The nearly two-month delay in holding Iraq's nationwide elections will not keep American combat troops from leaving the country as scheduled by the end of August, the top U.S. commander in Iraq told The Associated Press in an interview Saturday.
"The plan that I put together originally gave me plenty of flexibility, and part of that flexibility was that the election would be delayed, so I built flexibility into our plan," Gen. Ray Odierno said at a military base in Iraq's Diyala Province. "I feel comfortable that we're on track."
Iraq was originally scheduled to hold key elections in January that will determine who will lead the country as American forces go home, but political wrangling over how to apportion votes in a law needed to carry out the balloting delayed the vote until March 7.
Under a U.S. plan, all combat troops are slated to leave Iraq by the end of August. The remaining 50,000 U.S. forces will be doing non-combat operations such as training.
Around early May, if the country is on stable footing, Odierno will be begin moving troops out of Iraq. There are currently about 110,000 U.S. forces in Iraq, and Odierno said by March 7 there will be roughly 100,000 troops here.
"We have it well planned out. They have excess equipment that is leaving now ahead of time. ... It's four months, and what we really plan on doing is 12,500 (troops) a month, and that should see us through," he said.
When asked why the U.S. needs to keep 100,000 troops _ more than the number of U.S. forces in Afghanistan _ in a country that has seen such an improvement in security, Odierno said the U.S. troop presence would provide psychological and physical support for Iraq as it goes through what he described as vital elections.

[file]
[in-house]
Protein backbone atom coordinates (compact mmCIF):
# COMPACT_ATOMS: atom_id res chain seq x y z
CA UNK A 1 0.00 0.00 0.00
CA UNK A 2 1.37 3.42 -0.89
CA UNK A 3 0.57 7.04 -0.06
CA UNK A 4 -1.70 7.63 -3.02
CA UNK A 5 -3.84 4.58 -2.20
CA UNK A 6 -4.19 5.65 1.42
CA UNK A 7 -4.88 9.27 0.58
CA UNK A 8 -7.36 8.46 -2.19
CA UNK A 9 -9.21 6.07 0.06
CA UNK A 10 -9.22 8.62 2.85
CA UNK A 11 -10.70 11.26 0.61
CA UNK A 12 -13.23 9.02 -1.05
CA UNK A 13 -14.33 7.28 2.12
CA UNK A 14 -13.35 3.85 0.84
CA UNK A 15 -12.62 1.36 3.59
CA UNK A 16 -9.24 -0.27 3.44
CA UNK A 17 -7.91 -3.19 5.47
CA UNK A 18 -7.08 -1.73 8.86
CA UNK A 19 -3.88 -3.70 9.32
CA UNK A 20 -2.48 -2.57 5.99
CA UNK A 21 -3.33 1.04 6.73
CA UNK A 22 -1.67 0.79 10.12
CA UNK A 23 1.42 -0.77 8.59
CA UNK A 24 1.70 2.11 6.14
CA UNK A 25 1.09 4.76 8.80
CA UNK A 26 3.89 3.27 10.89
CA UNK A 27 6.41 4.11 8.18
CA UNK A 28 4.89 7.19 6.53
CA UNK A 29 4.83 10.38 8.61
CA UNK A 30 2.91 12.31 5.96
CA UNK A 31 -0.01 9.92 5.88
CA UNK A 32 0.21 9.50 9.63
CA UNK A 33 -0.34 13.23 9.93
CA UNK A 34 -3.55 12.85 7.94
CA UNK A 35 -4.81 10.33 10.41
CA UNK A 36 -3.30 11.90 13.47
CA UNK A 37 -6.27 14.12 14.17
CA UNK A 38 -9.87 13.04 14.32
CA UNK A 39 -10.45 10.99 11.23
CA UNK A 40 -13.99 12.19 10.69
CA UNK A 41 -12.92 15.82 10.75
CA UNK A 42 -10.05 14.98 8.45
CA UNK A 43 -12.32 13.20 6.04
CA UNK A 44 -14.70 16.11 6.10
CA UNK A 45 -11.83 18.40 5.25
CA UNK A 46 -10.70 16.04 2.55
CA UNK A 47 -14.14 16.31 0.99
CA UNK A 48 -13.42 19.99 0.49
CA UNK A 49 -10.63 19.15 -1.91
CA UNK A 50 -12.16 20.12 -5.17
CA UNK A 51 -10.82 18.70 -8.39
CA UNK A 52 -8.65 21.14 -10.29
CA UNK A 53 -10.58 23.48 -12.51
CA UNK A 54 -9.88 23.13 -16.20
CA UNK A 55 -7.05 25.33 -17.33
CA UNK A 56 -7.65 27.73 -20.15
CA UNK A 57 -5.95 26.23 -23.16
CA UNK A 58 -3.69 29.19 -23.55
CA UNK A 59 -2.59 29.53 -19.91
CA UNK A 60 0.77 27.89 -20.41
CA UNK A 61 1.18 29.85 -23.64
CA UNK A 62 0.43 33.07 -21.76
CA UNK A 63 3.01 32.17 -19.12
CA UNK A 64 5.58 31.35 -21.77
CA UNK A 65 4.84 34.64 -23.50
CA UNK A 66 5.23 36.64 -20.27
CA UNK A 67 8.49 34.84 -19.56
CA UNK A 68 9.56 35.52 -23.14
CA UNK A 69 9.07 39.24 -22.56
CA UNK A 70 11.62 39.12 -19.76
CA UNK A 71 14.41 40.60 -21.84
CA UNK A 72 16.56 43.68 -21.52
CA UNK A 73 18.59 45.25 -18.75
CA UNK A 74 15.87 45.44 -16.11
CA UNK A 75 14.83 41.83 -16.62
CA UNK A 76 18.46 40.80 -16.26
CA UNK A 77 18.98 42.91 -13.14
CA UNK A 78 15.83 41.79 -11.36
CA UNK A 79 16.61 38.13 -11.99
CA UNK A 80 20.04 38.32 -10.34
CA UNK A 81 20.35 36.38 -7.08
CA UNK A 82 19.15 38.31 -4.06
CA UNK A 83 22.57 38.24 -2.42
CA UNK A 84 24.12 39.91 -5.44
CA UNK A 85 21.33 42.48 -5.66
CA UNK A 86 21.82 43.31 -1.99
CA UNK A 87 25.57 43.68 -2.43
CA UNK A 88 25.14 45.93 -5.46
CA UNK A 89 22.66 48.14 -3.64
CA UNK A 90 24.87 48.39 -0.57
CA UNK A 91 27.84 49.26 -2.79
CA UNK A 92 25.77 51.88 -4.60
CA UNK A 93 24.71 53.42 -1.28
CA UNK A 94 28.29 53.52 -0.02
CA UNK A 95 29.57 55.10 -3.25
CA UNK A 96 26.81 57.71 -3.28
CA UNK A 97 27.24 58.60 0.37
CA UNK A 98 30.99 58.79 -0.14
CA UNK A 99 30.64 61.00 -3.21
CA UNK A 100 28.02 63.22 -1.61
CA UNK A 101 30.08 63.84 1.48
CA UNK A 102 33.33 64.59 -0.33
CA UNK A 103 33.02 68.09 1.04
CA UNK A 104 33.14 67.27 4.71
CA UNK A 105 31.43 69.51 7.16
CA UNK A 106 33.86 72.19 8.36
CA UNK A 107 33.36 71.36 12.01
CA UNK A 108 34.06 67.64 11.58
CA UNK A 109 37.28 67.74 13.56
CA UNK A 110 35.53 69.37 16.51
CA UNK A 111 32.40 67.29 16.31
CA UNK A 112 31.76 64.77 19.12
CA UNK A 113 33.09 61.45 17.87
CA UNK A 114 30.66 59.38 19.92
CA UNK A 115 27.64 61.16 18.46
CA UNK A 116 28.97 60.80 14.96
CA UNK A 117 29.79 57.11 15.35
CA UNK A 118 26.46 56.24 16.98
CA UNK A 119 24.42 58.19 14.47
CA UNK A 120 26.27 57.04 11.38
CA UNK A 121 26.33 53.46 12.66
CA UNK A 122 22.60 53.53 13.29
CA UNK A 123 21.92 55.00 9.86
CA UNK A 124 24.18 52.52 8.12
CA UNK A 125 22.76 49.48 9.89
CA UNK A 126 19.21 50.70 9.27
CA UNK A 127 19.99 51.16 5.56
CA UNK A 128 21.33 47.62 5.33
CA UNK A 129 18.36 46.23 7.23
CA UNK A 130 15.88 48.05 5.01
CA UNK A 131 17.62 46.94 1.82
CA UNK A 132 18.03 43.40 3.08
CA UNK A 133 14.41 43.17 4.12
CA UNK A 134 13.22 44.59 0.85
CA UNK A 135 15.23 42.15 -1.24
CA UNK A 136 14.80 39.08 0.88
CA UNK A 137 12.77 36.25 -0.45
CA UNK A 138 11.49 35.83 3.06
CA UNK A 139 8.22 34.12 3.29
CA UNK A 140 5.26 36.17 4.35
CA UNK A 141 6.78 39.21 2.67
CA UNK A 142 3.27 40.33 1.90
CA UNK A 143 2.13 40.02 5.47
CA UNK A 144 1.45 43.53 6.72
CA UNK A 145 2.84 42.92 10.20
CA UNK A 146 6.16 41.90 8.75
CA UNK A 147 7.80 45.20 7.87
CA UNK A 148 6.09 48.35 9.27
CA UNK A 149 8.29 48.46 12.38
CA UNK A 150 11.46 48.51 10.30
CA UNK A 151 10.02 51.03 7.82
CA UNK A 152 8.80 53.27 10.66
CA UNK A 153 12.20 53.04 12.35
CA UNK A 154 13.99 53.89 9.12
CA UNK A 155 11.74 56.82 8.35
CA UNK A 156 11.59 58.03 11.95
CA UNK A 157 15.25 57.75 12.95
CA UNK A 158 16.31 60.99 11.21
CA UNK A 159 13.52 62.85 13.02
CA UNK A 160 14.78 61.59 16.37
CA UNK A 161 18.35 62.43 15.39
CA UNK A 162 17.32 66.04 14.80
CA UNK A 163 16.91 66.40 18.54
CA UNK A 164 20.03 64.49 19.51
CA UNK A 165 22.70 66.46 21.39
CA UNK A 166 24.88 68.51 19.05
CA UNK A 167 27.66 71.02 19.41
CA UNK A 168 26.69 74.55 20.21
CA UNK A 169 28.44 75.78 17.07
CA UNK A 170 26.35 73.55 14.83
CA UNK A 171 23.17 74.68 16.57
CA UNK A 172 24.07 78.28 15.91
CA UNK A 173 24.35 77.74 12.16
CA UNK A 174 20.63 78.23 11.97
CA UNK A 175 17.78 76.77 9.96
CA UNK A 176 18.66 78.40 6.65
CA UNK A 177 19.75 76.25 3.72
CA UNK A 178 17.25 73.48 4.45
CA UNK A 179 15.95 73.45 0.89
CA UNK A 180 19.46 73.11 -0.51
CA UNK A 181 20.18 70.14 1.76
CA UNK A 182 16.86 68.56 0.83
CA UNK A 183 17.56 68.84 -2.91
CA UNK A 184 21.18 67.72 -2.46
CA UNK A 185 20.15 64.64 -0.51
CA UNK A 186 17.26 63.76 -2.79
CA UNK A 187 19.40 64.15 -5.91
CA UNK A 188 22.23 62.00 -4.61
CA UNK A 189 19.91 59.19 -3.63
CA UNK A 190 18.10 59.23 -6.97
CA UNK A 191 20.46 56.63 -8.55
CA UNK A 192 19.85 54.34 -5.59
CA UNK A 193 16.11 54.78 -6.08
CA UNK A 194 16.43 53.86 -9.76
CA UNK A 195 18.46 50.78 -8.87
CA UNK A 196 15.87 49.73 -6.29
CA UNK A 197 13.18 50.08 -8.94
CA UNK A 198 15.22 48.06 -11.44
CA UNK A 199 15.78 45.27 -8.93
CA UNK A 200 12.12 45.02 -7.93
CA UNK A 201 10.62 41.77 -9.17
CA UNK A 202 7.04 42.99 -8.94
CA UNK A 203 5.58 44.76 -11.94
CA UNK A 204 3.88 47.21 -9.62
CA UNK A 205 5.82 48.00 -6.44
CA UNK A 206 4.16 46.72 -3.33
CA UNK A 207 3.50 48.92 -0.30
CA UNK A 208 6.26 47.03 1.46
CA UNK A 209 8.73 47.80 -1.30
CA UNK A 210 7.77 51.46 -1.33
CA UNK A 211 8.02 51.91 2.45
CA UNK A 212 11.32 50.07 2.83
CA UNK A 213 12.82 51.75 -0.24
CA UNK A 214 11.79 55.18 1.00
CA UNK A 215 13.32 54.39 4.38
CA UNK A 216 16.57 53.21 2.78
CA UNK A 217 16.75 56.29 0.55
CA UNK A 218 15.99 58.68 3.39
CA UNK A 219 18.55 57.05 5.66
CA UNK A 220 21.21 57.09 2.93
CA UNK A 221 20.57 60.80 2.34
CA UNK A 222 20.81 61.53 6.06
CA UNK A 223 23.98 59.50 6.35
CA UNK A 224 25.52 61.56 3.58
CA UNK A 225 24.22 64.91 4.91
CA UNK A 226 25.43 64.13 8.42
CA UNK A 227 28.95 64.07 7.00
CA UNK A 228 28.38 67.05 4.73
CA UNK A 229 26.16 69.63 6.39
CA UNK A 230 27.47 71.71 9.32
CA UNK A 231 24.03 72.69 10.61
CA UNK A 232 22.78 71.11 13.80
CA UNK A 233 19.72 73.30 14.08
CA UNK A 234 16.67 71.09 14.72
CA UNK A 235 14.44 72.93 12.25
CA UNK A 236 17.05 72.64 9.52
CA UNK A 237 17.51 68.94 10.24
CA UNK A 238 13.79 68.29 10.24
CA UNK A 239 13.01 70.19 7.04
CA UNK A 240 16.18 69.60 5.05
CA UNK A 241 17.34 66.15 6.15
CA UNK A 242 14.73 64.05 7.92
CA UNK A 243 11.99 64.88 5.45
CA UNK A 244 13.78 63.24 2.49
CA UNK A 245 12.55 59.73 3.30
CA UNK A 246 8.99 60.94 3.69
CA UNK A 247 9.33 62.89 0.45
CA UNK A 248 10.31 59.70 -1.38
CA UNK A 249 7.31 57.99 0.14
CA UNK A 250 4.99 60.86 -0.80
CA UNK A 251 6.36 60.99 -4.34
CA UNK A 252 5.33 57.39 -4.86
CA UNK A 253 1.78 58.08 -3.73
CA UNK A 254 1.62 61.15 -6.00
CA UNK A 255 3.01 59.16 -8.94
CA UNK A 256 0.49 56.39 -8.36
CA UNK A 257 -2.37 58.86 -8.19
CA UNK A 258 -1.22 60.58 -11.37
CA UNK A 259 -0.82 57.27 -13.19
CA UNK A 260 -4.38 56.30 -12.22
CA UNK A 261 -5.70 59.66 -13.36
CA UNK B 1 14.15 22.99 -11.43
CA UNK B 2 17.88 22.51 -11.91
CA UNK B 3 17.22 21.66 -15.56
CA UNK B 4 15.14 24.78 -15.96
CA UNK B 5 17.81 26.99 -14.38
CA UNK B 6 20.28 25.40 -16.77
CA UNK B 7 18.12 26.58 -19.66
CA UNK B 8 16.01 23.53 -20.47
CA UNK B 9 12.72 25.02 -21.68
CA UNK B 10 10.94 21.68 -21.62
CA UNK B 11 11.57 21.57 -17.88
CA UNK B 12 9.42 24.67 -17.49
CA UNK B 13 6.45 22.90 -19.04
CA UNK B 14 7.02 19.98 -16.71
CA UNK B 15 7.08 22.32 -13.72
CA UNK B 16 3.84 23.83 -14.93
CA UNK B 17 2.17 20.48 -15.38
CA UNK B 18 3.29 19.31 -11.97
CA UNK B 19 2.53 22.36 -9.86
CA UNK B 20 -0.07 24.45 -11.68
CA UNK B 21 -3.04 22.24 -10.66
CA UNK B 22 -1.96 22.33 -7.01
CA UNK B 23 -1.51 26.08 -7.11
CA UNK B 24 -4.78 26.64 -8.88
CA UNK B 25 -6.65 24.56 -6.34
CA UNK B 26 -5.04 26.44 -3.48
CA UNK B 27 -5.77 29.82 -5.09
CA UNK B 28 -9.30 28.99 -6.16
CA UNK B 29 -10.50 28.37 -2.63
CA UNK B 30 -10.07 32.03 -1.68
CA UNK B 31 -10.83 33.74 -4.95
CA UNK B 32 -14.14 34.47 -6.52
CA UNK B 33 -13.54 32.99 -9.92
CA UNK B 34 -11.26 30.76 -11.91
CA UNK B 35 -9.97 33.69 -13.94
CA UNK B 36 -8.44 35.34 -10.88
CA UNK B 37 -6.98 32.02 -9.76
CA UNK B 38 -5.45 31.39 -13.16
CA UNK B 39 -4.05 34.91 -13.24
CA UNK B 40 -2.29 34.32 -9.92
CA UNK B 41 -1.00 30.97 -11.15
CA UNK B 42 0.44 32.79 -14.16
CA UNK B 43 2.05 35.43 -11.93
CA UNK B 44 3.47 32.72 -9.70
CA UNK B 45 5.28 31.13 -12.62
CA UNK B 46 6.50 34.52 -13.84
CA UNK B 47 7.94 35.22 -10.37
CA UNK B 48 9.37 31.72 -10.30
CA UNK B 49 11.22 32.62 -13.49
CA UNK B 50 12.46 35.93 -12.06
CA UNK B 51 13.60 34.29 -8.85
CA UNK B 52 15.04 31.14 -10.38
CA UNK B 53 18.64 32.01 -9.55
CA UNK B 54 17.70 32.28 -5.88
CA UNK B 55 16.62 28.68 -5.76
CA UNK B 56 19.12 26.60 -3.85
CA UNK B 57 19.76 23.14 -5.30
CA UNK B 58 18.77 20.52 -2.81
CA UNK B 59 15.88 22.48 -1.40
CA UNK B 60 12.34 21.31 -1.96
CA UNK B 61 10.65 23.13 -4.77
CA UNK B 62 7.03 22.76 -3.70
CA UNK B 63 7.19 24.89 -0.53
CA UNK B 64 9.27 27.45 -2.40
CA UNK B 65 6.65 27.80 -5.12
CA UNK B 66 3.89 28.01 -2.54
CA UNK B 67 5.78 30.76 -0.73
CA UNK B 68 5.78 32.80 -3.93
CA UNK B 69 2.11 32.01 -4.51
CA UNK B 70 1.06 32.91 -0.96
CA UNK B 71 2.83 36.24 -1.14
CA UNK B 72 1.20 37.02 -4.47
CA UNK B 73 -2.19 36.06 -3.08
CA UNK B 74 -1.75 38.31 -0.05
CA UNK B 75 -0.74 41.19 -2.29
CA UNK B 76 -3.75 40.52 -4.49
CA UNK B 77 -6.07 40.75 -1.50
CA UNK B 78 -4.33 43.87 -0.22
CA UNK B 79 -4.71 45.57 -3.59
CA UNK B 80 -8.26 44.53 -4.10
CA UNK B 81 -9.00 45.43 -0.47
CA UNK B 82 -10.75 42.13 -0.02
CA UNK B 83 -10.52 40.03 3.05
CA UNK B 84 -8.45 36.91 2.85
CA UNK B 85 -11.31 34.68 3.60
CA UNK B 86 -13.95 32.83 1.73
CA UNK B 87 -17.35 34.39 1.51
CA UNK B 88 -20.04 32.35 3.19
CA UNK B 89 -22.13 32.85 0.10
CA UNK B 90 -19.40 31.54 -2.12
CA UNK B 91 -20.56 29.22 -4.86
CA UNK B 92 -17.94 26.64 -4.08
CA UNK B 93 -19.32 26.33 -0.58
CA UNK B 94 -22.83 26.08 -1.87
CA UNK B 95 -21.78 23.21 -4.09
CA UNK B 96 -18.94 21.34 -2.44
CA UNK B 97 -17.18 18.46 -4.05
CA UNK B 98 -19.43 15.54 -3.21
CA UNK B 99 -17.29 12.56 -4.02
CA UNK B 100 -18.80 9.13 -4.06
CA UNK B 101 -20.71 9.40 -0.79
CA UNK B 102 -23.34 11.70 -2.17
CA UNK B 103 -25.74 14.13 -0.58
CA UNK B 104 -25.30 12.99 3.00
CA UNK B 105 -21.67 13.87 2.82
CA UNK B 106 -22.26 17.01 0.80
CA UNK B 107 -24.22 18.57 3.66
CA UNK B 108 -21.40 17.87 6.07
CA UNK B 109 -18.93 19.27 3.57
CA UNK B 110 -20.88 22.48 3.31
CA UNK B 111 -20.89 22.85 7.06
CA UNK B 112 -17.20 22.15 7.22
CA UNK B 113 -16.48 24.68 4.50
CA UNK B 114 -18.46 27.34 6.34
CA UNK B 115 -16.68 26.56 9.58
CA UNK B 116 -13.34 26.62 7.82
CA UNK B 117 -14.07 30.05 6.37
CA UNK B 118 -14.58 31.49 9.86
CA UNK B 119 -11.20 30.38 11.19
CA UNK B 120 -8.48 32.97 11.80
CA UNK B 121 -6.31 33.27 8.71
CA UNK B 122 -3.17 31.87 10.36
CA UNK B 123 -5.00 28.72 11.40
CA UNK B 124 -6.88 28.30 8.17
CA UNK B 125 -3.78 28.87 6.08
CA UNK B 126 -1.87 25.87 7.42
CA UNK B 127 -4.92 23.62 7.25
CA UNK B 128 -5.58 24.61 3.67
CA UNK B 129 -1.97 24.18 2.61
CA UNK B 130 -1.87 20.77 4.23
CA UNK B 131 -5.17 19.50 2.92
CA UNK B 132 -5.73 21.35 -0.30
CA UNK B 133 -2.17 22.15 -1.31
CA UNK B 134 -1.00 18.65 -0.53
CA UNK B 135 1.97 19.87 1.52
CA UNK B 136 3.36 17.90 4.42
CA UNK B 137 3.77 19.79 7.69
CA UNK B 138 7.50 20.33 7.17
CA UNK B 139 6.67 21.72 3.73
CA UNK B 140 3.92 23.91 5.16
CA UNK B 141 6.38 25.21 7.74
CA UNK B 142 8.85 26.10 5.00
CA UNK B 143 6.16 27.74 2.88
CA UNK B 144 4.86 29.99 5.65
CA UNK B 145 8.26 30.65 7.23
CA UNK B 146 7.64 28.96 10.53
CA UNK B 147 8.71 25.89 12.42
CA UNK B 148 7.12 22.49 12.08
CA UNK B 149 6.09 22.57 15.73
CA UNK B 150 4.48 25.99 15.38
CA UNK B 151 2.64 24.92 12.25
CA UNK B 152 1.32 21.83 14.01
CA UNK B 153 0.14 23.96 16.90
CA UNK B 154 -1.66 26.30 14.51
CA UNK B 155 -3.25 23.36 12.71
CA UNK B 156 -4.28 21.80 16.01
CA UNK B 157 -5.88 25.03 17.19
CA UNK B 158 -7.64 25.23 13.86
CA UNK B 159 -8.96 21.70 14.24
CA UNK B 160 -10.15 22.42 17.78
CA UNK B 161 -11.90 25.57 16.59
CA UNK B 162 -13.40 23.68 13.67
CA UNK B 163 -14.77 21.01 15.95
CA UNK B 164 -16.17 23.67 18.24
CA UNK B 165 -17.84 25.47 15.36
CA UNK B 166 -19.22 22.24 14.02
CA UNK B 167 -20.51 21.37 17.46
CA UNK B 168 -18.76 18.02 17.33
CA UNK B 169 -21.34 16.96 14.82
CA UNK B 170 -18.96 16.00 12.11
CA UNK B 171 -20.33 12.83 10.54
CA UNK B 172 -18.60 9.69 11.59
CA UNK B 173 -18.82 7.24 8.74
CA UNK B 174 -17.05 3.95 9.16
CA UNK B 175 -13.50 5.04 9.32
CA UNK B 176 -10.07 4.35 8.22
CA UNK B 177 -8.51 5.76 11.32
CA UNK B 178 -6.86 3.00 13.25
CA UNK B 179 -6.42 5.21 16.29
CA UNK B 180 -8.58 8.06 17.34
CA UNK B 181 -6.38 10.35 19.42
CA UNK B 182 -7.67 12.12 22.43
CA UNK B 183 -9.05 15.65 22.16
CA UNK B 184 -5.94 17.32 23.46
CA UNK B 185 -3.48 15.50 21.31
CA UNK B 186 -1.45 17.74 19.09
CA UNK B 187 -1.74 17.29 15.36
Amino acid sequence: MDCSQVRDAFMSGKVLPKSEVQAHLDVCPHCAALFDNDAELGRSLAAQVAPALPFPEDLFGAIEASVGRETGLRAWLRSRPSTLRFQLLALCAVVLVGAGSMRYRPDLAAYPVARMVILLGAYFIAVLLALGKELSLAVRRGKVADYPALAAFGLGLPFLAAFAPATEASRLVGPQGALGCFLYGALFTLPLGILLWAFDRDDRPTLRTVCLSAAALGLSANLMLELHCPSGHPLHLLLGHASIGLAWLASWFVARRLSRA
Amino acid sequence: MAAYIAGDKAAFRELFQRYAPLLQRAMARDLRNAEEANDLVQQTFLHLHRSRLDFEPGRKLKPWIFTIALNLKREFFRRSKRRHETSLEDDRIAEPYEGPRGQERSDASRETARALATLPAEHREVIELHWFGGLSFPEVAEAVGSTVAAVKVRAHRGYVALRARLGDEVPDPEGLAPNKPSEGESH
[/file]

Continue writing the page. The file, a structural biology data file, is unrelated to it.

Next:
"This is in my opinion the most important election that has been held to date in Iraq," Odierno said. "We want to come down in such a way that it is deliberate, and in such a way that Iraqis are gaining confidence in themselves to provide their own security."
The United States has been consolidating bases around the country as it draws down forces. Under a security pact signed with the government of Iraq, all U.S. forces are to be out of the country by the end of 2011.
The general said he would be looking at whether there is a significant increase in violence after the election or major problems seating a new government when he makes his decisions about whether to continue with the drawdown as scheduled.
However, he did say he did not expect the Iraqi government to actually be seated by May. No single party or political bloc is expected to gain an outright majority in the March vote so there will likely be a prolonged period of negotiation to determine who will become prime minister and who will hold positions in the Cabinet.
Speaking about the recent temporary seizure by Iran of an oil well along the disputed Iran-Iraq border, Odierno said Iran appeared to be stepping up its provocations in what has been an ongoing area of concern between the two countries. In addition to moving troops in when they seized well No. 4 in the Fakkah oil field, Odierno said the Iranians also established fighting positions closer than they had before.
"Those are things that are a bit different than they've done in the past," he said. "It's hard to understand why they would do that."
The oil well seizure heightened tensions between often uneasy allies Iran and Iraq. While both countries are majority Shiite with Shiite-led governments, the two countries fought a bloody war in the 80s that was sparked in part by border tensions.